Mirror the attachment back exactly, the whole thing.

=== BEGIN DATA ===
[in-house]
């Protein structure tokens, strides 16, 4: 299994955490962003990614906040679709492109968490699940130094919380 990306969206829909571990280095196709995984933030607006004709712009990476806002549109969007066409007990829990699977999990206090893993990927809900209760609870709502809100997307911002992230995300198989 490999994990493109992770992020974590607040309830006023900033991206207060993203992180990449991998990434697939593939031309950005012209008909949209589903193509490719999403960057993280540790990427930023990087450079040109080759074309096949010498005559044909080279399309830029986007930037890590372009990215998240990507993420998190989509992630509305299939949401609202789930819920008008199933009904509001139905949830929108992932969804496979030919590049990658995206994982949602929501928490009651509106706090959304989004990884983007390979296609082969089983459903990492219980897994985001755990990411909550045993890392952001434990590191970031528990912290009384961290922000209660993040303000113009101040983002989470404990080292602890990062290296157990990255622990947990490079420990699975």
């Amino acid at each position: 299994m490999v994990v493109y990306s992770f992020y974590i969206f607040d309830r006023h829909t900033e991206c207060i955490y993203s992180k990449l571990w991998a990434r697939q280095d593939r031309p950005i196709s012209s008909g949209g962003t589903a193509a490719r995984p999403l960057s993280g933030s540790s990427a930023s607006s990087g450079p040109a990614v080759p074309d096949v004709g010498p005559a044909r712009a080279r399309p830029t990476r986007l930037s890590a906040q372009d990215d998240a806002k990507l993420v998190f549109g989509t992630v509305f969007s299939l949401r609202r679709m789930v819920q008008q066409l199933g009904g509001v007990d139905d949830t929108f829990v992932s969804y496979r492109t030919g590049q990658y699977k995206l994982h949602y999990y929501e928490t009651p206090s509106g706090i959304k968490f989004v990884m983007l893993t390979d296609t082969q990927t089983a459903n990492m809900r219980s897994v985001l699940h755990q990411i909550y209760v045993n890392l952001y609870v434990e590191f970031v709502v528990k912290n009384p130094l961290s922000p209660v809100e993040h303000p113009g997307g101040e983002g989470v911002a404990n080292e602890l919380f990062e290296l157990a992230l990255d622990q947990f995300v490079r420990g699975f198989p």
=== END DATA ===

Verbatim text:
[in-house]
């Protein structure tokens, strides 16, 4: 299994955490962003990614906040679709492109968490699940130094919380 990306969206829909571990280095196709995984933030607006004709712009990476806002549109969007066409007990829990699977999990206090893993990927809900209760609870709502809100997307911002992230995300198989 490999994990493109992770992020974590607040309830006023900033991206207060993203992180990449991998990434697939593939031309950005012209008909949209589903193509490719999403960057993280540790990427930023990087450079040109080759074309096949010498005559044909080279399309830029986007930037890590372009990215998240990507993420998190989509992630509305299939949401609202789930819920008008199933009904509001139905949830929108992932969804496979030919590049990658995206994982949602929501928490009651509106706090959304989004990884983007390979296609082969089983459903990492219980897994985001755990990411909550045993890392952001434990590191970031528990912290009384961290922000209660993040303000113009101040983002989470404990080292602890990062290296157990990255622990947990490079420990699975």
């Amino acid at each position: 299994m490999v994990v493109y990306s992770f992020y974590i969206f607040d309830r006023h829909t900033e991206c207060i955490y993203s992180k990449l571990w991998a990434r697939q280095d593939r031309p950005i196709s012209s008909g949209g962003t589903a193509a490719r995984p999403l960057s993280g933030s540790s990427a930023s607006s990087g450079p040109a990614v080759p074309d096949v004709g010498p005559a044909r712009a080279r399309p830029t990476r986007l930037s890590a906040q372009d990215d998240a806002k990507l993420v998190f549109g989509t992630v509305f969007s299939l949401r609202r679709m789930v819920q008008q066409l199933g009904g509001v007990d139905d949830t929108f829990v992932s969804y496979r492109t030919g590049q990658y699977k995206l994982h949602y999990y929501e928490t009651p206090s509106g706090i959304k968490f989004v990884m983007l893993t390979d296609t082969q990927t089983a459903n990492m809900r219980s897994v985001l699940h755990q990411i909550y209760v045993n890392l952001y609870v434990e590191f970031v709502v528990k912290n009384p130094l961290s922000p209660v809100e993040h303000p113009g997307g101040e983002g989470v911002a404990n080292e602890l919380f990062e290296l157990a992230l990255d622990q947990f995300v490079r420990g699975f198989p």